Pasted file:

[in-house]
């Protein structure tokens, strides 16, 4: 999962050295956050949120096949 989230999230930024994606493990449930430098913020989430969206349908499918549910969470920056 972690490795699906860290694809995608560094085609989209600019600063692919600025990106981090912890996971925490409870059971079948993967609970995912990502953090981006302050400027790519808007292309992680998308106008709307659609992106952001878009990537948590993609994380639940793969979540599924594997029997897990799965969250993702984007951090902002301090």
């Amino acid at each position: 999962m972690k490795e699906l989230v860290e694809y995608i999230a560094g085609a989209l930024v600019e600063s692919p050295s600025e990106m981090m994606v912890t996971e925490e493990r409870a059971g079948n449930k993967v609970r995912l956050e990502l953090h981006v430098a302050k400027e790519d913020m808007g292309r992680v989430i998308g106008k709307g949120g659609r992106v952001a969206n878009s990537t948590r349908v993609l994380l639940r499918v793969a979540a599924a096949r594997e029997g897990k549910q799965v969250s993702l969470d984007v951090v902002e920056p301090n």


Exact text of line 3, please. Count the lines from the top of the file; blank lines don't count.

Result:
């Amino acid at each position: 999962m972690k490795e699906l989230v860290e694809y995608i999230a560094g085609a989209l930024v600019e600063s692919p050295s600025e990106m981090m994606v912890t996971e925490e493990r409870a059971g079948n449930k993967v609970r995912l956050e990502l953090h981006v430098a302050k400027e790519d913020m808007g292309r992680v989430i998308g106008k709307g949120g659609r992106v952001a969206n878009s990537t948590r349908v993609l994380l639940r499918v793969a979540a599924a096949r594997e029997g897990k549910q799965v969250s993702l969470d984007v951090v902002e920056p301090n």